Proof of State is the Wednesday edition of Fortune Crypto where Leo Schwartz delivers insider insight on policy and regulation.
On Friday, the day after the Securities and Exchange Commission announced a $30 million settlement with Kraken over its crypto staking service, SEC chair Gary Gensler appeared on CNBC’s Squawk Box. “Kraken knew how to register, others know how to register, it’s just a form on our website,” Gensler told host Andrew Ross Sorkin.
“Oh man, all I had to do was fill out a form on a website?” Kraken founder Jesse Powell tweeted in response.
Since taking over the SEC in 2021, Gary Gensler has made the point repeatedly to the crypto industry: All companies should come in and register their products and services. Powell’s ironic response reflects a view, shared by many in the industry, that Gensler’s offer is not sincere.
So who is right? I decided to toss Gensler’s invitation into the gaping maw of Crypto Twitter, posing a few key questions: Why didn’t Kraken just register its staking product with the SEC? Why don’t other companies? I received a torrent of responses, from digital assets–focused lawyers to Coinbase founder Brian Armstrong.
Here’s what I learned.
To offer and sell securities, companies must clear the project or service, or in some cases the platform itself, with the SEC. The definition of a security, of course, has become a central question for the crypto industry, but Gensler’s SEC has decided that nearly every cryptocurrency, with the exception of Bitcoin, falls under this category.
In other words, for a company like Kraken to offer its staking-as-a-service product, it must fill out a series of forms and gain approval from the SEC. As Hailey Lennon, a partner at Brown Rudnick, put it, “The whole SEC narrative of ‘Come in and talk to us and register’ isn’t genuine.”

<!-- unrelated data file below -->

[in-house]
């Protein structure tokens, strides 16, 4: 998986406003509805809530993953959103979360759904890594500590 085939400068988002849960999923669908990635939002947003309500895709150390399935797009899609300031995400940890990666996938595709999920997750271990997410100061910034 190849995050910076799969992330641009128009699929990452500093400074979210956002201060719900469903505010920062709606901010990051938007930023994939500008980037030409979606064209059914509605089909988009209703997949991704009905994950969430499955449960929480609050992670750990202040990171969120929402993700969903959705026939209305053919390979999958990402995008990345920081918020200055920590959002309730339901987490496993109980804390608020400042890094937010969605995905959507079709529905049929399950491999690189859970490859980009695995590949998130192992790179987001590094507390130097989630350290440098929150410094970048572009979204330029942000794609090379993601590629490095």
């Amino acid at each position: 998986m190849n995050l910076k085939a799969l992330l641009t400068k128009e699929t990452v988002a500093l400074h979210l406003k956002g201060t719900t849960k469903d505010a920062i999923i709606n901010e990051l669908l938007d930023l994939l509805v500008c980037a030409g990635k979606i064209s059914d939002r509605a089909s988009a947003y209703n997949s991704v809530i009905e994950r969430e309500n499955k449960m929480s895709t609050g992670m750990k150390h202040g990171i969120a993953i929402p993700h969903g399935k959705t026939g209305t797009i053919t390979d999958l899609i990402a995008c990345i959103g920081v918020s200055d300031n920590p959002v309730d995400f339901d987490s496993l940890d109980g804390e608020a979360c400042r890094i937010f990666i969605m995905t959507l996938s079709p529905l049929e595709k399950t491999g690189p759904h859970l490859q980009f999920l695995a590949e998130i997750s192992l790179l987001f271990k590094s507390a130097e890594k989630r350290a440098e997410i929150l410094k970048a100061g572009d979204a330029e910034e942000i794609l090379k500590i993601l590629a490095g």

Justin Slaughter, policy director at crypto venture firm Paradigm, said that Kraken could register as a staking broker-dealer or exchange, but it would need products to offer staking for. Gensler has taken the position that Ether is likely a security, but the SEC has not specified, meaning it isn’t clear if companies can register Ether in the first place.
Rodrigo Seira, crypto counsel at Paradigm, said SEC registration forms are ill-fitting and ambiguous for a novel field like cryptocurrency. They would need clarification from the SEC, which Gensler has said he will not do. Seira added that the SEC likely wouldn’t approve the registration anyway, highlighting failed projects that have tried to register and folded, such as AirFox, Paragon, and BlockFi.
Finally, I put the question to Paul Grewal, Coinbase’s chief legal officer. He pointed to the fact that crypto companies haven’t been able to successfully register during Gensler’s tenure. “We ought to have an honest conversation around that in a public way rather than having private one-off enforcement actions as part of a regulation-by-enforcement campaign that provides no clarity and only creates confusion,” Grewal said.
The dissenting voice came from Lee Reiners, a former Fed official and current policy director at the Duke Financial Economics Center. Called as a witness in Tuesday’s Senate Banking Committee hearing on crypto, Reiners decried the “regulation by enforcement” refrain of the crypto industry. “The truth is that it’s just a catchphrase that the industry uses to deflect from the fact that they’ve willingly chosen to operate outside the regulatory perimeter,” he told the assembled senators.
Reiners said the only people confused about regulation are in the crypto industry. Crypto executives would probably suggest Gensler is equally confused.
Sam Bankman-Fried’s lawyers said he was using a VPN to watch the Super Bowl. (Gizmodo)
Creditors for the bankrupt Celsius lending platform are trying to recover millions from former CEO Alex Mashinsky. (CoinDesk)
Binance CEO Changpeng Zhao said the crypto industry may move away from dollar-backed stablecoins in the wake of a U.S. regulatory crackdown. (Bloomberg)
U.S. crypto investors are bracing for more regulatory action. (Wall Street Journal)
After rumors spread on Twitter, Circle’s Dante Disparte said the company had not received a Wells notice from the SEC. (Twitter)
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